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FHWC 2013 Day 4: Why Was It Called A Living Room?

FHWC2013JoinMeDo you remember the staircase walls at Hogwarts, in the Harry Potter films? I do not mean the concept that the portrait characters moved in and out of the frames, but the idea that the walls were covered in picture frames — THAT was my Gramma’s house! 

The faded wallpaper was hidden by so many different sizes and types of wooden frames — gilded, pressed or lacquered.  Some had beveled (convex) glass, which created the impression that the eyes of the people behind the glass were following your every move! 

There was only one problem with Gramma’s house:  it wasn’t meant for young visitors.  She had all kinds of cool, old and odd stuff on display — but, nothing we were allowed to touch. (Mum’s rules.). 

My brother announced proudly, “We’re going to the Family Museum!” on the car ride there one Sunday afternoon. (That comment didn’t go over very well at all — I still think Mum overheard the conversation between us.).

And I  always wondered: Why did we call it her living room, when almost all her pictures were of dead people?

I remember her telling me, during one of our walks to the cemeteries that summer, that all of those blank-looking faces were related to us.  She laughed, as I must have looked horrified comprehending her confession.

Unfortunately, that didn’t make it any less unnerving for a particular nine-year-old with a vividly, overactive imagination, left alone at night in that room and expected to sleep — of all things — with “The Creepy Wall of Ancestors” still watching!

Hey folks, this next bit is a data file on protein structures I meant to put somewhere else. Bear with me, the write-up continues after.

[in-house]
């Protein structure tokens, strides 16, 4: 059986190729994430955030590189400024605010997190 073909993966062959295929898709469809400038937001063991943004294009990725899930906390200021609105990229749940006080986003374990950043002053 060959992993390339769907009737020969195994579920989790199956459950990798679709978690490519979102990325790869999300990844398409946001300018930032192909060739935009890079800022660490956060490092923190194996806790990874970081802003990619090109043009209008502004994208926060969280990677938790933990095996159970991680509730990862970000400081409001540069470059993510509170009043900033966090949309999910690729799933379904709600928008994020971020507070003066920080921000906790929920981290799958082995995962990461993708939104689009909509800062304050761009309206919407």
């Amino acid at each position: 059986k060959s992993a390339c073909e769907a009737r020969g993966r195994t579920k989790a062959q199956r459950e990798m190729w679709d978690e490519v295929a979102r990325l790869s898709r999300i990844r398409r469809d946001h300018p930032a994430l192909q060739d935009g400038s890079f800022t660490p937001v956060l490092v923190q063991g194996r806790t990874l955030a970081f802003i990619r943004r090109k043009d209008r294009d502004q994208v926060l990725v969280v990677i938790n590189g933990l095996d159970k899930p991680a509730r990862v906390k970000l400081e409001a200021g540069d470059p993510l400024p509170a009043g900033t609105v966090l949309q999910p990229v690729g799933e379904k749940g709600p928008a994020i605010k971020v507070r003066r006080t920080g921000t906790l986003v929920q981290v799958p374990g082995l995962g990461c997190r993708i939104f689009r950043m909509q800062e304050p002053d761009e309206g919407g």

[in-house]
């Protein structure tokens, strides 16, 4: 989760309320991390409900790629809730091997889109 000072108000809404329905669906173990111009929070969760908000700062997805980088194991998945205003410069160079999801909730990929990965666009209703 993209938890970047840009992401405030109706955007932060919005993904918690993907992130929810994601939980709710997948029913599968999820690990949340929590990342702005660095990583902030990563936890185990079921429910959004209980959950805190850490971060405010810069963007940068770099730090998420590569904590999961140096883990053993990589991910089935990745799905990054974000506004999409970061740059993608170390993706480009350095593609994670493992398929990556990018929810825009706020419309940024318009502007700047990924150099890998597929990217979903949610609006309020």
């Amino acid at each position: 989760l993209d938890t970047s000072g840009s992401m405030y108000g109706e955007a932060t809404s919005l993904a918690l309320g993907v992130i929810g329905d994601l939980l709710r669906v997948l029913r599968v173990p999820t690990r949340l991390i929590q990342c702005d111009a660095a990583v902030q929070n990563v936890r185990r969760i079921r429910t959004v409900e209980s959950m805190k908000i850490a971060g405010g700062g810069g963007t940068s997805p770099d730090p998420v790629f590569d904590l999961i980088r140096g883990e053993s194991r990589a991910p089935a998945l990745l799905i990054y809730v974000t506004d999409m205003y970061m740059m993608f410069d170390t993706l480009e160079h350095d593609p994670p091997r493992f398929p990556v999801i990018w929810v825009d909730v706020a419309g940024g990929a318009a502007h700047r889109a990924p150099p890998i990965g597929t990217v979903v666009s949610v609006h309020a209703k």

By June 1975, I was 12 when told that she had died.  What little I remember after the funeral was not pleasant: My father’s only sister, and the youngest child of the marriage, inherited everything.  When he asked about one particular item, he was told “No,” and the incident was dropped and forbidden to be repeated.

“Aunt E” passed away in July 2004.  She was divorced and without any children.  I learned about her passing in 2010 while reviewing microfilmed newspapers. [NOTE: My father and all his brothers (except Frank*, the eldest) are all gone too.].

And even now, I still wonder with a heavy heart, whatever happened to all those photographs that hung upon her walls and the museum pieces scattered about her living room?

Addenda (December 2016): A Genealogy Angel (and very special friend), Helen Smith from Australia, did some looking about and sadly discovered that my dear uncle had passed away some time in 2013. No obituary was published, and the seniors care home would not tell her much more.

Although I am saddened by the news my friend discovered, I am very thankful for her efforts!  Now, I am content that Frank, Dad and the rest of their siblings are with Gramma Rabbit to celebrate the holiday as they did all those years ago.


4 replies »

    • I have made inquiries, but am not certain I will have much luck. It has been 9yrs since Aunt E died, and since she had no progeny, I have no idea who cleaned out her place of residence. It also is a slight disadvantage living in Alberta with all my family ties (or what’s left of them) in Ontario.


  1. That’s why ya gotta share the stories behind the things…otherwise, they are meaningless, and the stories (untold) go to the dump or the thrift store along with the “things”
    For me this is probably the biggest reason I write my blog. I really believe that hearing the phrase “Maybe someone should write that down” was a call to action for me to save stuff like the stories of the creepy ol dead people on the wall in the spare bedroom


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